Published Date: 13.09.2018
An investigation by the Police Ombudsman’s Office of a complaint about how the PSNI handled reports of alleged child abuse has found that police failed those who were said to have been abused.
The investigation also found that the PSNI’s predecessor, the RUC, had information about the alleged abuse ten years earlier but did not investigate it.
In 2010, Mairia Cahill, who is a member of a prominent Republican family, told police she had been sexually abused by Martin Morris from 1997 to 1998, and in subsequent years was subjected to an IRA ‘investigation’ of her allegations. Two other women also said they too had been abused as children by this man.
The PSNI initiated investigations into both these matters which resulted in a number of people being prosecuted.
In 2014, the trials of the man accused of the rape and of those accused of involvement in the IRA investigation collapsed when Ms Cahill and the two other women withdrew their evidence, citing a loss of confidence in how the matter had been dealt with.
In 2015, a review by Sir Keir Starmer found the Public Prosecution Service had failed the women.
Ms Cahill also made a series of complaints to the Police Ombudsman’s Office about the PSNI’s handling of her report to them. Police Ombudsman Dr Michael Maguire has now met her to discuss his investigation’s findings.
Overall, the Police Ombudsman found that the PSNI investigation had failed the victims, but he did not support the allegations that it chose not to arrest some of the individuals concerned because they were police informants and that it had been subject to political interference.
Dr Maguire concluded that as a victim of crime, Ms Cahill had been failed by police in a number of key areas.
He was critical of the decision not to hold a serious case review and the circumstances of the police decision to split its investigation across two units: one which specialised in dealing with victims of sexual assault and one with experience in dealing with terrorist issues:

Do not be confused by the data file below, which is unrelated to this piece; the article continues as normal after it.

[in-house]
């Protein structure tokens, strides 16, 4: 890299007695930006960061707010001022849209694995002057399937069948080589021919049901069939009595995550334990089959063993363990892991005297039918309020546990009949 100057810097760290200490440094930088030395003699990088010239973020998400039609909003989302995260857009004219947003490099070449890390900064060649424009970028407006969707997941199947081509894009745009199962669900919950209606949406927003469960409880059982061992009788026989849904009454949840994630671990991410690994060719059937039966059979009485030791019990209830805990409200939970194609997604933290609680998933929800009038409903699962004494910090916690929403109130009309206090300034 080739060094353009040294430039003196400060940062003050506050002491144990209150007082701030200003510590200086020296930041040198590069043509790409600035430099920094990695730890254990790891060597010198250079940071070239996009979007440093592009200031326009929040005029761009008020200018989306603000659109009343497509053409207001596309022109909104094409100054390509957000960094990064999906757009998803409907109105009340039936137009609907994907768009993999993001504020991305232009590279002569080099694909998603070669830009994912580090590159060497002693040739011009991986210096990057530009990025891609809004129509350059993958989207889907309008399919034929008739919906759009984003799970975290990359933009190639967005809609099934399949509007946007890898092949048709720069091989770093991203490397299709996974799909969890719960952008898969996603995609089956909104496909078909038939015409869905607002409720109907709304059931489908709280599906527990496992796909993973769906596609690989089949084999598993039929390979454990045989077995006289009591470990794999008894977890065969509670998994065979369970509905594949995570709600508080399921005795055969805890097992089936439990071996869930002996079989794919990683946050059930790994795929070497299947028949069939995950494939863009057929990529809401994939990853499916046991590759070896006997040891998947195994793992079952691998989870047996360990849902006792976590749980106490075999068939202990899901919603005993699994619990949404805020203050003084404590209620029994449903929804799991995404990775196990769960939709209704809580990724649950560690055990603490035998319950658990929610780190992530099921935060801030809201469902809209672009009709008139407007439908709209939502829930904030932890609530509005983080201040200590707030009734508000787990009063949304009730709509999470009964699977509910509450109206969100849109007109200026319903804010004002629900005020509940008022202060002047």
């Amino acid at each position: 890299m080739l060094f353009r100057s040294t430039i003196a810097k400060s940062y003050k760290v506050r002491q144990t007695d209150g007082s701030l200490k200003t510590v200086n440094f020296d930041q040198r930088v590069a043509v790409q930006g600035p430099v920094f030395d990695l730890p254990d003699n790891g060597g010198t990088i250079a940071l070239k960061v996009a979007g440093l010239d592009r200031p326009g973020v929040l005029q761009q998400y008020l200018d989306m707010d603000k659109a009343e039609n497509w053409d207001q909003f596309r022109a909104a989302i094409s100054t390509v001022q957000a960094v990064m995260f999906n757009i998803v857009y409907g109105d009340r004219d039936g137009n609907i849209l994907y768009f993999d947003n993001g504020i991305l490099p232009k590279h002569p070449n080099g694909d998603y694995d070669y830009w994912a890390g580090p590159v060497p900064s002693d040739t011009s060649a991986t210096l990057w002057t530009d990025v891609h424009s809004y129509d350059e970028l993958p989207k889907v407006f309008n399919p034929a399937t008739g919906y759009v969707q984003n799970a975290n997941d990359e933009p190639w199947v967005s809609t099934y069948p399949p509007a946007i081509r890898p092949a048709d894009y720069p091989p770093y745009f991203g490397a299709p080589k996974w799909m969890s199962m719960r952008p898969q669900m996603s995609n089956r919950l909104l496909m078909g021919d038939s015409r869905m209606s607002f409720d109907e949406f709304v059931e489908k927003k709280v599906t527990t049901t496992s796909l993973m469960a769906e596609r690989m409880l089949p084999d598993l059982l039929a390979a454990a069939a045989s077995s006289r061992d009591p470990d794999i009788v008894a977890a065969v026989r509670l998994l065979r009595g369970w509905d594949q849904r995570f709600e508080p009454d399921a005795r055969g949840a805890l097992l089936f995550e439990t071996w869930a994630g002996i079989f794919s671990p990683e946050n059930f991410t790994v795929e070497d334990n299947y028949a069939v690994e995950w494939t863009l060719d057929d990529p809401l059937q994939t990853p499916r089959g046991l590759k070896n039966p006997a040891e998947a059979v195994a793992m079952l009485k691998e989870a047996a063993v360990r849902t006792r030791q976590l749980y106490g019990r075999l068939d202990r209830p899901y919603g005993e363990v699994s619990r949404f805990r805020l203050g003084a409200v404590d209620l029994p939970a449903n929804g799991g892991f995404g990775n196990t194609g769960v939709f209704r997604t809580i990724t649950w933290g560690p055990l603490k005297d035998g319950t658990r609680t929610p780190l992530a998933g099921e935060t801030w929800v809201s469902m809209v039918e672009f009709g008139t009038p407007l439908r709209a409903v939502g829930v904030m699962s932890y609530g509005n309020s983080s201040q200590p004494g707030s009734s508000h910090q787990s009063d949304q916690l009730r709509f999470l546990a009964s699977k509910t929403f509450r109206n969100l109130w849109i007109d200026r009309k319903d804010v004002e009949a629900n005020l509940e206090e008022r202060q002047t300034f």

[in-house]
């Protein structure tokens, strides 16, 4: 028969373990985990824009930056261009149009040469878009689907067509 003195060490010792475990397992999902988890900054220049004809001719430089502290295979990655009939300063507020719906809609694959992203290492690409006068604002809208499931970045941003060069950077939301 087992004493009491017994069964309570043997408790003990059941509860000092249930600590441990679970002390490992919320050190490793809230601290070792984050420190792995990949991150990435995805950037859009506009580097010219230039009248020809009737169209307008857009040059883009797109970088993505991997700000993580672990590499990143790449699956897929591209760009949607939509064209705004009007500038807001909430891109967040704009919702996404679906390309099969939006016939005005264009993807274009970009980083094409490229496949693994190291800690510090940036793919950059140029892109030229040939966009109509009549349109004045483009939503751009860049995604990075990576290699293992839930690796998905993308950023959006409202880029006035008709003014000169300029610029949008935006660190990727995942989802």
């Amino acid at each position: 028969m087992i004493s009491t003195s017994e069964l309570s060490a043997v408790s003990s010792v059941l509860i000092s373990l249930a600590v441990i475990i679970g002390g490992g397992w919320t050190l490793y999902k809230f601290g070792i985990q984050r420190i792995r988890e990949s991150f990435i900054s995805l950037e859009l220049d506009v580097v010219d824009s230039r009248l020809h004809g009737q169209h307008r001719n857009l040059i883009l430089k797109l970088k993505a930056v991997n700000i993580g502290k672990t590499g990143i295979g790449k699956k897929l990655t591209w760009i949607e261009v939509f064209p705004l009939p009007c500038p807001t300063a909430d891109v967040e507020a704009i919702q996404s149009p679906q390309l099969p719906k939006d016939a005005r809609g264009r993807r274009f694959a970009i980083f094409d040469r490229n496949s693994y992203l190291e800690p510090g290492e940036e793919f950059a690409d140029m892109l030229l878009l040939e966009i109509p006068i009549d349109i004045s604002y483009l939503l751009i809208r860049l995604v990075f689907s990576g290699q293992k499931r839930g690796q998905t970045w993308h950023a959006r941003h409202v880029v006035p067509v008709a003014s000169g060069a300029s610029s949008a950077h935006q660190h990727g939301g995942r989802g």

“I accept that police wanted to move quickly on the sexual allegations and to use their different expertise to maximum effect. While I do not agree that this led to evidence being diluted, it did bring about a disjointed approach by police in their investigations and their treatment of Ms Cahill. There is no evidence they considered any other approach, such as creating a team with the range of skills to investigate these matters as one case,” he said.
The Police Ombudsman found that the PSNI had an inconsistent approach in its investigation of some of the people suspected of IRA membership, which in one case led to an individual not being arrested and questioned. He found no evidence, however, that anyone had been protected from prosecution.
Dr Maguire did not find evidence to support the allegation that the PSNI investigation became subject to adverse political interference:
“There is no doubt that this case was among those which caused considerable discussion among republicans and their political representatives. Despite this, we have found no evidence of adverse political influence on the investigation,” he said.
The investigation did not support the suggestion that police inaction was such that Ms Cahill had to direct how the investigation progressed, but said its lack of a strategy for researching information already in the public domain contributed to her mounting concerns.
The Police Ombudsman recommended that four police officers be disciplined. Three have now been disciplined. The fourth had retired. Dr Maguire also made seven recommendations for changes to PSNI policies.
While examining the PSNI handling of the reports made to them, Police Ombudsman investigators established that RUC CID received information in 2000 which linked a man to the alleged abuse of children and RUC Special Branch received additional intelligence in 2000 through to 2001 suggesting that a man had abused children and that the IRA were investigating this.
The Police Ombudsman has satisfied himself that the PSNI disclosed all relevant material to the PPS in 2014:
“However, when the RUC received this intelligence it was not disseminated and there is no evidence of any police investigation or enquiries as a result of it. The material was sufficiently specific that had police undertaken even cursory inquiries they would have identified potential victims of abuse.
“I am satisfied that current police practices would not allow such information to go un-investigated today,” said Dr Maguire.